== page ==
Update! To find any posts with hidden links search your posts for any of the following:
  • display:none;
  • height:0

You can use the Search box on the posts edit page, or phpMyAdmin.
 Open up phpMyAdmin, go to wp_posts, click Search and in the box next to post_content type %string% where string is one of the two options above.
 That may return posts that don’t have any hidden links but it’s better to be safe than sorry.

12 Ways To Prevent Your WordPress Blog From Being Hacked

Now that you know how to fix hacked wordpress site, its time to know few tips which would ensure it doesnt gets hacked again.

1.Always keep your WordPress account updated.

2.Be careful while applying themes or plugins for your blog.

3.Always find a secure hosting service.

4.Check Option to limit Login attempts.

5.Keep file editing via dashboard disabled.

6.Keep your WordPress version always hidden.

7.Always block the directory and plugin access.

8.Always keep the WP- admin directory secure.

9.Always keep a backup.

10.Keep usernames hidden from your author archive URL.

11.Please avoid applying free themes.

12.Periodically check your blog for vulnerabilities,

Wordpress Scanner Tools — Check For vulnerabilities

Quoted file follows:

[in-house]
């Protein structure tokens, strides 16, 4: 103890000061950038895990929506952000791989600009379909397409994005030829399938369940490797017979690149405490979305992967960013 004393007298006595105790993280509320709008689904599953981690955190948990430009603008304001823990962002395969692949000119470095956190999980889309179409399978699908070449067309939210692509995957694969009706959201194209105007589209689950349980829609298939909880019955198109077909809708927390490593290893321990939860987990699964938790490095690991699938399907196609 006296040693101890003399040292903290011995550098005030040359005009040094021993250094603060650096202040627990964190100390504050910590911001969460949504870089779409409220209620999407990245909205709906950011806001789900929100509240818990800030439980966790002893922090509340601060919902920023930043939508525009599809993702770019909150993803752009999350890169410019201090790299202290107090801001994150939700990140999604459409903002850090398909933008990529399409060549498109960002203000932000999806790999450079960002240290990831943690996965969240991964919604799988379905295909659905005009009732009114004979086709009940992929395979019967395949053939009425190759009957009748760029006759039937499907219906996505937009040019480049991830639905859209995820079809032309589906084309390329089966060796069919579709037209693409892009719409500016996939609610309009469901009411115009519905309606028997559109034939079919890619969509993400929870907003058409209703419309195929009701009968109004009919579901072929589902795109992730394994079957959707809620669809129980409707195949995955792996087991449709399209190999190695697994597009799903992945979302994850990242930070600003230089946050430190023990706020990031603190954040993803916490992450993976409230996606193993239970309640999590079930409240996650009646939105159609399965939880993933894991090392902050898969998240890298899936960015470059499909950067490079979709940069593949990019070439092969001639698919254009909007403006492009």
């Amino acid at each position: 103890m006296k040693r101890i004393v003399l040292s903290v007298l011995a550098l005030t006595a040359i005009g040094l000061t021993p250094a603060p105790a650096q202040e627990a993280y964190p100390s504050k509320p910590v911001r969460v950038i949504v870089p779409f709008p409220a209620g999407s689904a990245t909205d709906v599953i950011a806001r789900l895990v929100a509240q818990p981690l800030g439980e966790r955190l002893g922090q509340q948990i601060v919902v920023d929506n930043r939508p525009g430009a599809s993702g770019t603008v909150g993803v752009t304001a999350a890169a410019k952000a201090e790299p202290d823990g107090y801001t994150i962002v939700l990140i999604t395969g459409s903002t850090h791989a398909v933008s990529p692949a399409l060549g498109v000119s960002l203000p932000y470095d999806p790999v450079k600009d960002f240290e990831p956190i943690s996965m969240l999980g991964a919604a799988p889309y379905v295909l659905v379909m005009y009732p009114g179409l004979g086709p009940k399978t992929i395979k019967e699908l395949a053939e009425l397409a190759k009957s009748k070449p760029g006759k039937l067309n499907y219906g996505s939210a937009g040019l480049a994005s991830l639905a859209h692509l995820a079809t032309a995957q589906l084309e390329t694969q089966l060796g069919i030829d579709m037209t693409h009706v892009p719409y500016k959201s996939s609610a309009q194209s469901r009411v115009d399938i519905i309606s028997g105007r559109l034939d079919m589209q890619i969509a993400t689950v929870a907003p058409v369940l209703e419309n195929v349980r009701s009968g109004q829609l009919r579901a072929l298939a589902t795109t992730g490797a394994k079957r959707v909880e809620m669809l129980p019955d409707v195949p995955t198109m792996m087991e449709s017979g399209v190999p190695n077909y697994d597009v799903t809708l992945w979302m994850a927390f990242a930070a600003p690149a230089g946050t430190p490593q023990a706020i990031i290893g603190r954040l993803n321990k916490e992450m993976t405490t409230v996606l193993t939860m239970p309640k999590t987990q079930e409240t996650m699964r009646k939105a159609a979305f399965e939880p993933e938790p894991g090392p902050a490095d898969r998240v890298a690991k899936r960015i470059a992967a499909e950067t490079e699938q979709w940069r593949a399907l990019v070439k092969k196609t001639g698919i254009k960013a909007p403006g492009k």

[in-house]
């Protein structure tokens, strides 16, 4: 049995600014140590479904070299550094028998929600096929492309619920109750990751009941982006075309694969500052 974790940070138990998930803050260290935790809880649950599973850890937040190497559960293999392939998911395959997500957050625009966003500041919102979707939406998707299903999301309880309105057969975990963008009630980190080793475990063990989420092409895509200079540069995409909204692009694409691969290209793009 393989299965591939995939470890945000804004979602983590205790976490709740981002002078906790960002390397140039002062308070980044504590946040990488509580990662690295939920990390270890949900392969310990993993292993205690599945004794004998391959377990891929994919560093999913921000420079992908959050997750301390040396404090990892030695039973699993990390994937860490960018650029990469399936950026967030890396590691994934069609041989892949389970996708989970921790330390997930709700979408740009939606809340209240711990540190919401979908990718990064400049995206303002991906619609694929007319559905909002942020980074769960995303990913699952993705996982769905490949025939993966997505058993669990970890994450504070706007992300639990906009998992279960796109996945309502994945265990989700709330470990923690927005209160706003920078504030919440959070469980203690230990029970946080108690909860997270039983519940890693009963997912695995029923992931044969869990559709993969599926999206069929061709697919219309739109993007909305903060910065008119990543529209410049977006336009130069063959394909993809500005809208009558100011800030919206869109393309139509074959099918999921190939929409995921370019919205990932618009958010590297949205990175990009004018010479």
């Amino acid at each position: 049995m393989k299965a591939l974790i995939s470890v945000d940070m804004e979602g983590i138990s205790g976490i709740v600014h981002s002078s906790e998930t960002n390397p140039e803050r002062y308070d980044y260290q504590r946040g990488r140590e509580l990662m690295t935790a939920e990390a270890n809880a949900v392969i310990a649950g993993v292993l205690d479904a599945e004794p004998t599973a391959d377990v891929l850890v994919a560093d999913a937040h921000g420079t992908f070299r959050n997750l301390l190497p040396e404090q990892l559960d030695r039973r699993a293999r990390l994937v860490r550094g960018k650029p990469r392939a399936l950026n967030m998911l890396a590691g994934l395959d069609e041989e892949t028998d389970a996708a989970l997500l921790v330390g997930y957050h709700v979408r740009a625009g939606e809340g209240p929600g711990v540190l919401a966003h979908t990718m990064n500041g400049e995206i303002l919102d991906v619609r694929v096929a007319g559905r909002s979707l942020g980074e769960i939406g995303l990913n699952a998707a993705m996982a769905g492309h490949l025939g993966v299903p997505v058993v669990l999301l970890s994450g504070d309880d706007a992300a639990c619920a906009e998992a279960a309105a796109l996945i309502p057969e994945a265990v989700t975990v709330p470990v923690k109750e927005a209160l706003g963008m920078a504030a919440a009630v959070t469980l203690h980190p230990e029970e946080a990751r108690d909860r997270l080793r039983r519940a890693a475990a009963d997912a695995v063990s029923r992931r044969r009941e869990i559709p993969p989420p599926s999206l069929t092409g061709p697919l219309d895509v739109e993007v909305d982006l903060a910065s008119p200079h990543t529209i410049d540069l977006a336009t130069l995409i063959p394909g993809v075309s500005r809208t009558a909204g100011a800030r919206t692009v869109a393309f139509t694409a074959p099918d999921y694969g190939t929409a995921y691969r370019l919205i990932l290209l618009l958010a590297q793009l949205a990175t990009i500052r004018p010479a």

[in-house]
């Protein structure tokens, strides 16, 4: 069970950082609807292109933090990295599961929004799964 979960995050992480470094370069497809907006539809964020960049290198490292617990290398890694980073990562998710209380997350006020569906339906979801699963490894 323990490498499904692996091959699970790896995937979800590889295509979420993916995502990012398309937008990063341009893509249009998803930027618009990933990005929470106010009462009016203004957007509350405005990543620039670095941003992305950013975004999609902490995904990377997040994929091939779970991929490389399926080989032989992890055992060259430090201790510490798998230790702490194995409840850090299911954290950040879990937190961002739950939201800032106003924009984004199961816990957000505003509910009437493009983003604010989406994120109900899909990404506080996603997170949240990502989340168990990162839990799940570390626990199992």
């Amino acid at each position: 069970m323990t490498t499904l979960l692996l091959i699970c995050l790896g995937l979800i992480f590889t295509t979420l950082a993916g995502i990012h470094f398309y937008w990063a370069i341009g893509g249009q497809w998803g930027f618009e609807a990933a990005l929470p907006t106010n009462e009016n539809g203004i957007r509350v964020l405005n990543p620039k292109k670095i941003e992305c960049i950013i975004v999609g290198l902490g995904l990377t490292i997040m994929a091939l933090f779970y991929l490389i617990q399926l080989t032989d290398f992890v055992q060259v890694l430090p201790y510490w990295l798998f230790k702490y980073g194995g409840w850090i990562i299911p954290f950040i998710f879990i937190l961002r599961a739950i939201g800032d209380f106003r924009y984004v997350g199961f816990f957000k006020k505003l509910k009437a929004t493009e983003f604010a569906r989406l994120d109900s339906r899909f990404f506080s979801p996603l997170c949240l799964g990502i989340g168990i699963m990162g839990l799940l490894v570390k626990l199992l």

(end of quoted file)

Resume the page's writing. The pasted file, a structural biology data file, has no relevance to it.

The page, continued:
It’s a good idea to periodically check your blog for vulnerabilities, malicious code and hacks. Here’s some tools to help you with this by checking your site externally:

  • Aw Snap — has a good collection of tools and information to both check your blog for malicious code and recover from hacks. The File Viewer will check a website for malicious redirects, malicious scripts and other bad stuff.
  • WP hacked help: With over 15 years of experience, their WordPress security experts specialize in website malware removal & cleanup WordPress websites. They strive to exceed expectations when it comes to securing WordPress site. It is one of the best website malware removal services found on the web today..
  • Is It Hacked? -checks to see if your site is cloaked to GoogleBot, has spammy links, funny redirects, or otherwise appears to be hacked. They’ll fetch your site and analyze it for signs of an infection by doing multiple checks, from detecting spam links, hidden text, up to sophisticated cloaking.
  • Sucuri SiteCheck — will check the website for known malware, blacklisting status, website errors, and out-of-date software.